U.S. Treasury Secretary Timothy F. Geithner expects China will allow the yuan to strengthen because officials there understand it’s in the interest both of domestic growth and global economic stability.
“They recognize it’s important to the world,” Geithner said in an interview on Oct. 23 with Bloomberg Television, after a meeting of finance ministers and central bankers in Gyeongju, South Korea. As China’s currency stance affects more countries, “China recognizes that, and I think we’re going to see them continue to move.”
Geithner made the comments a day before an unscheduled visit to China for talks with Vice Premier Wang Qishan to discuss relations between the world’s two largest economies. Under pressure from Congress to combat what Geithner says is an undervalued yuan, the Obama administration used this weekend’s meetings to secure an agreement among the Group of 20 officials to avoid weakening their currencies. They also vowed to increase efforts to reduce trade imbalances.
Chinese officials still have a “ways to go” on loosening the yuan’s ties to the dollar, the Treasury chief said.
“But I think they’re committed to do that, because they recognize it’s in their interest,” he said.
Bets on Yuan
Trading in non-deliverable forwards today showed traders stepped up bets on appreciation in China’s currency, with 12-month contracts rising 0.5 percent to 6.4405 per dollar as of 10:12 a.m. in Hong Kong. The contracts reflect expectations for a 3.4 percent gain in the coming year from the spot rate of 6.6570 in Shanghai.
The G-20 talks concluded with a pledge to examine guidelines for current-account surpluses and deficits, without specifying how nations would set those goals. In the interview, Geithner said he believed 4 percent of gross domestic product would become the “benchmark” for whether trade balances are misaligned.
Geithner and Wang “exchanged views on U.S.-China economic relations” in the run up to next month’s G-20 leaders’ summit in Seoul, the Treasury said in a statement yesterday.
G-20 officials agreed to strengthen the International Monetary Fund’s surveillance powers, saying the Washington-based lender should monitor budgets, financial regulation and foreign exchange policies.
The IMF’s role will be to provide “an early warning system” for problematic swings in trade flows, Geithner said.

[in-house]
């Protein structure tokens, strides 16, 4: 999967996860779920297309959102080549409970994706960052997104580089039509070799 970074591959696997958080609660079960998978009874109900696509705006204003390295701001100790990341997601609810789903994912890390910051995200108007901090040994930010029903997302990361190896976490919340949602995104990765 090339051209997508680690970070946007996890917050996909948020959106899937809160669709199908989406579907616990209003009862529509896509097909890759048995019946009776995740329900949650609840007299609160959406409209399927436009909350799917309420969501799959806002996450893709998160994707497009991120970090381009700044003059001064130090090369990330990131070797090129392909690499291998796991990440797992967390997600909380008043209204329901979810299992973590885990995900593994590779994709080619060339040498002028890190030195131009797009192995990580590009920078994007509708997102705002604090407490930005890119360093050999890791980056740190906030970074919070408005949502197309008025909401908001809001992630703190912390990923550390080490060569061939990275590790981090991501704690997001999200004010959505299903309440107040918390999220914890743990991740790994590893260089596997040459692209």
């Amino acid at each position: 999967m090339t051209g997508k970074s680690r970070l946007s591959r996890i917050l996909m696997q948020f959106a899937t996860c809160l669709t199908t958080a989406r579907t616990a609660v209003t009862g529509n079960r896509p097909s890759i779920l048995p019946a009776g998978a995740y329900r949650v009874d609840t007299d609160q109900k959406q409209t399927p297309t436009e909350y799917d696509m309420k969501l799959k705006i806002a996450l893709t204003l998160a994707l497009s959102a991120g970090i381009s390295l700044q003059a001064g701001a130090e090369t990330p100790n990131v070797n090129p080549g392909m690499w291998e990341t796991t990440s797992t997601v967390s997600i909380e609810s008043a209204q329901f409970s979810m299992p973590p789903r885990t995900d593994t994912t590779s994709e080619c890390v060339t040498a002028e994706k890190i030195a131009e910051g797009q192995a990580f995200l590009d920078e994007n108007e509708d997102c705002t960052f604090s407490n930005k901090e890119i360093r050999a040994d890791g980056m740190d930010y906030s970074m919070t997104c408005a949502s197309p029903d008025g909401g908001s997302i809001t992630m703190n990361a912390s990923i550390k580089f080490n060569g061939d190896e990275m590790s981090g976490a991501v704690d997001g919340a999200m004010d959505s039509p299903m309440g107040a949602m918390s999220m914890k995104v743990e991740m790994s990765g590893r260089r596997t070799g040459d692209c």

“It will help provoke changes in policies to reduce the risks that those will be sustained,” said Geithner, who worked at the IMF from 2001 to 2003. “The IMF has to play cop.”
The current account is the broadest measure of trade because it includes investment and transfer income, and it would be hard to achieve any correction in one without a currency shifting. Saudi Arabia, Germany, Russia and China all run surpluses larger than 4 percent of GDP, while Turkey and South Africa have deficits bigger than that, according to the IMF.
Bundesbank President Axel Weber, who also attended the Gyeongju talks, said Germany shouldn’t be blamed for having a current-account surplus. Other countries, including Brazil, Japan and South Korea, have taken steps to limit gains in their currency to boost exporters and protect against swings in foreign investment.
Heading into the meetings in South Korea, Geithner warned that the world was encountering a “dangerous dynamic” fueled by China’s reluctance to let the yuan rise more than 2 percent since a June pledge to make its foreign exchange policy more flexible. As a result, countries with more flexible exchange rates are “under a lot of pressure” to maintain growth and stability, he said in the interview.
“That pressure is magnified because some countries are still limiting the appreciation of their currency. And that’s unfair,” Geithner said. “The capital is flowing to where the exchange rates are moving.”
The U.S., Europe and Japan should no longer dominate foreign-exchange policy negotiations, and developed nations need to maintain efforts to boost growth, Geithner said. Instead, talks should be held with a wider range of countries and take into account the circumstances that different commodity producers face, depending on the size of their economies.
Federal Reserve Chairman Ben S. Bernanke didn’t need to take a “defensive” position in the G-20 talks when explaining the central bank’s monetary policy approach, Geithner said, even though Germany criticized the Fed for adding to global imbalances with talk of asset purchases to increase liquidity.
Geithner said the Obama administration will continue its efforts to convince Congress to pass additional economic aid measures, while extending tax breaks for households earning less than $250,000 per year.
“If we can go extend those middle-class tax cuts, and add some well-designed, targeted incentives for business investment, that will help us dig out of this more quickly,” Geithner said. “I’m sure that it will happen.”